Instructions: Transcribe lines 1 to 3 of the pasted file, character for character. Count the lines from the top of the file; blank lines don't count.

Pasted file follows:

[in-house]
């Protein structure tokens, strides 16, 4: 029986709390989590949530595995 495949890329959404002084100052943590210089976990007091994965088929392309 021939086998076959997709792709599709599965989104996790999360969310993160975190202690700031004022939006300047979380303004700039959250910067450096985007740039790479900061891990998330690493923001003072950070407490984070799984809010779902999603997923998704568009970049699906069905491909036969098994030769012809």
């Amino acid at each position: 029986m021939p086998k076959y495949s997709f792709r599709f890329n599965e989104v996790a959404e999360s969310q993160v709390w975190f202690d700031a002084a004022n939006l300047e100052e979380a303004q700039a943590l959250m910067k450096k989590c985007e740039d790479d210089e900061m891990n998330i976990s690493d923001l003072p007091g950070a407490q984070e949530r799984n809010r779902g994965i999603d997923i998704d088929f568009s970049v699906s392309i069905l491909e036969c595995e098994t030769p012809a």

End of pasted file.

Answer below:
[in-house]
């Protein structure tokens, strides 16, 4: 029986709390989590949530595995 495949890329959404002084100052943590210089976990007091994965088929392309 021939086998076959997709792709599709599965989104996790999360969310993160975190202690700031004022939006300047979380303004700039959250910067450096985007740039790479900061891990998330690493923001003072950070407490984070799984809010779902999603997923998704568009970049699906069905491909036969098994030769012809």
């Amino acid at each position: 029986m021939p086998k076959y495949s997709f792709r599709f890329n599965e989104v996790a959404e999360s969310q993160v709390w975190f202690d700031a002084a004022n939006l300047e100052e979380a303004q700039a943590l959250m910067k450096k989590c985007e740039d790479d210089e900061m891990n998330i976990s690493d923001l003072p007091g950070a407490q984070e949530r799984n809010r779902g994965i999603d997923i998704d088929f568009s970049v699906s392309i069905l491909e036969c595995e098994t030769p012809a």